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Confessions from a PhD student, what I wish I knew when I started

Posted by Jessica Schults on 25 November 2020
Confessions from a PhD student, what I wish I knew when I started
How do you make it through one of the most intense degrees of your life whilst juggling family, friends and work? For me it was sheer stubbornness, but we asked some trusted colleagues who have recently completed their higher degree research training or are in the midst of completing.


Reflections from Grace, Nancy and Evan


For you,

  • Take time out to do other hobbies and completely forget about your project even for a day a week
  • Help family understand there will be an end, but in the meantime, provide food I used Hello Fresh frozen dinners a lot (this post is not sponsored by the friendly Hello Fresh folks! :)) Eliminate chunks of time usually spent on other things like cooking and clean up.
  • Hire out cleaning of house and clothes, if possible (this one's my favourite but wasn't one the cards for me)


For your project,

  • Everyone starts off with big plans keep the project ambitions manageable
  • Keep the project simple and manageable. Finished PhD is a good PhD.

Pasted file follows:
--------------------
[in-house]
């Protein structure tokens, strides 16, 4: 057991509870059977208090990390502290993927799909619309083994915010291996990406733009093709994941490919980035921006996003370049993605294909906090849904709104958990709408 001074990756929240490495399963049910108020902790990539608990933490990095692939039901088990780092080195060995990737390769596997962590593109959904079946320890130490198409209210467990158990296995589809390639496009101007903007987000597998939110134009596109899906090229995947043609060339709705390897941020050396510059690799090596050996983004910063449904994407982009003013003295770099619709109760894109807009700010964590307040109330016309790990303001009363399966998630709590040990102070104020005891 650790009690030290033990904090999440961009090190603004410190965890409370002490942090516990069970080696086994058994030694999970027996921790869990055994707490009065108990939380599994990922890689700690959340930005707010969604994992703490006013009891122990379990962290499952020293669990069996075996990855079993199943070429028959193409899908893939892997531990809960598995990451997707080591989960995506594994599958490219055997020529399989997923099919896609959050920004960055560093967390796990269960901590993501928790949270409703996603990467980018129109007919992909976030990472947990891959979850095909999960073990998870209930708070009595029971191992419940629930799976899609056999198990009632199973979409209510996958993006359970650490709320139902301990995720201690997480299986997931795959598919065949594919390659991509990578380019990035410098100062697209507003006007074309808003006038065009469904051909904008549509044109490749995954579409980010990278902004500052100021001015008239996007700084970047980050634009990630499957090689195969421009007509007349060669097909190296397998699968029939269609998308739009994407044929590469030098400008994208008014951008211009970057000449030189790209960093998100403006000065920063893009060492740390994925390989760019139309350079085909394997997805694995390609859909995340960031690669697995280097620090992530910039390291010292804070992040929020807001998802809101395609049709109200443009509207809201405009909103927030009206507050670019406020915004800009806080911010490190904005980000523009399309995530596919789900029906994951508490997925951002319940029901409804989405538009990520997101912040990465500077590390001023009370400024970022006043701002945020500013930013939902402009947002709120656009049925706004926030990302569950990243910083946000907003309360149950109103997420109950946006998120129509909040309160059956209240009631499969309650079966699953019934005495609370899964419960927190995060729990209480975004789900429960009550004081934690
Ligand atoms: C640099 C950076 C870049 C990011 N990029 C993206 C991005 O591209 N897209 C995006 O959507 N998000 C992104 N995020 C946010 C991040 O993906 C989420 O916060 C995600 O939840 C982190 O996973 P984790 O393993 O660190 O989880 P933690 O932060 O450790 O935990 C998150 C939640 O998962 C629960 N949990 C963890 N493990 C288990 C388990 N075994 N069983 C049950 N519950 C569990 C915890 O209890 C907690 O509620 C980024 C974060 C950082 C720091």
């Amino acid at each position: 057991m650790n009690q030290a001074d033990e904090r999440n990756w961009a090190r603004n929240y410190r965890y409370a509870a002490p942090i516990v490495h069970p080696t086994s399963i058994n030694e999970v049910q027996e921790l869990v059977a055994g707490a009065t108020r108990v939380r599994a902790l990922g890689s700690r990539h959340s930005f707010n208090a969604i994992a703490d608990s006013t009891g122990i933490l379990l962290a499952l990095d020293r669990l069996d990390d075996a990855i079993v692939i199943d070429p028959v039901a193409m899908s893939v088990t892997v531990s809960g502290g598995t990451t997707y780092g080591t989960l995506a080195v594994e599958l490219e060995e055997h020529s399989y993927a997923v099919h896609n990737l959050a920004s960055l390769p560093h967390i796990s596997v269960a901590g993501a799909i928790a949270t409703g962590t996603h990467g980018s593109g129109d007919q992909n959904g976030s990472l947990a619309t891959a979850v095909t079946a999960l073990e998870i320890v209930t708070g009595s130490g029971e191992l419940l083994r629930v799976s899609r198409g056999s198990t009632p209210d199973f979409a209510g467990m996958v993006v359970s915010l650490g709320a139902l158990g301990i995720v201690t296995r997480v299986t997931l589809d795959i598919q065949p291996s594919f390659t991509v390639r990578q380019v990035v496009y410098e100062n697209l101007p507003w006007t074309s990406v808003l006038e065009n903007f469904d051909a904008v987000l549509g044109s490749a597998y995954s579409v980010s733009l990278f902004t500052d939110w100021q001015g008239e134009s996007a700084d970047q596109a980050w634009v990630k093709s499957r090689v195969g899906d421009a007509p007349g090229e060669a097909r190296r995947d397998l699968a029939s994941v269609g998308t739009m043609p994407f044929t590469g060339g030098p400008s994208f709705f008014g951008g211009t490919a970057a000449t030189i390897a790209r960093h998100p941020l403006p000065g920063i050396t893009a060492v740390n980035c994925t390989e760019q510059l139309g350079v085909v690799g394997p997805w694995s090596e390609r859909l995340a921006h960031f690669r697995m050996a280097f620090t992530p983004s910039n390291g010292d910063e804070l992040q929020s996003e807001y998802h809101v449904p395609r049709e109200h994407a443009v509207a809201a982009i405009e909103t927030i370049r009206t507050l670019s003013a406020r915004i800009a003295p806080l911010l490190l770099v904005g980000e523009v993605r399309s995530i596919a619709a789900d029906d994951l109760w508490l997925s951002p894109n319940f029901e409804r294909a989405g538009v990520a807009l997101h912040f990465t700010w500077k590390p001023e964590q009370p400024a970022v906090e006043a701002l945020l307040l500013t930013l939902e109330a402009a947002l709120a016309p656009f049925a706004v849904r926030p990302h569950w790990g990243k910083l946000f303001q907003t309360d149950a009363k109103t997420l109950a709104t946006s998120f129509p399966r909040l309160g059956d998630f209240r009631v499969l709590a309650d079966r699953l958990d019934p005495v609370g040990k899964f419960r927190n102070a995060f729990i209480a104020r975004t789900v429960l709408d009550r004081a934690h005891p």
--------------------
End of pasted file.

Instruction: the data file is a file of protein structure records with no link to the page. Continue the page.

• Keep a PhD progress journal: include what has been done? What's next plans? 
  • Get a couple of mentors and lots of PhD friends, who are not in your supervision team.
  • Try to get as much advice as possible at the design stage.
  • Remember that the PhD project is only a research project at the early stage of your research journey (for most of PhD students). 
  • Concentrate on one part of the project at a time (chapter / publication etc.) so you don't get too overwhelmed with the overall task
  • Have a friend/colleague (maybe two) to act as a reader for first level serious editing chapter by chapter
  • Use a chalkboard or stick to the wall white (black) boards to write out the project and detail each section the visual really helps with focus and to tell you that you are making progress
  • One chapter at a time Transition in, background of why this topic is important, body, results, discussion, transition out (my thesis with exegesis was a bit different than the average)
  • Use Endnote start now Endnote also has great customer support for questions (I called dozens of times)
  • At some point STOP, send it to the last editor (pay for this one), quick read and submit

Finally, for me the biggest thing I learnt was 'write in order to think' (as explained by Kevin Kelly Editor-in-Chief of Wired magazine - cited by Eddie Shleyner @verygoodcopy).  Or as Prof Claire Rickard once told me, just write.


Until next time friends, make the most of your PhD time, hopefully you will look back and smile at what you have accomplished and the impact (however small or large) you have had on the patients, clinicians or research team around you.


Jessica SchultsAuthor:Jessica Schults
Tags:higher degree researchAVATAReducationvascular access devices


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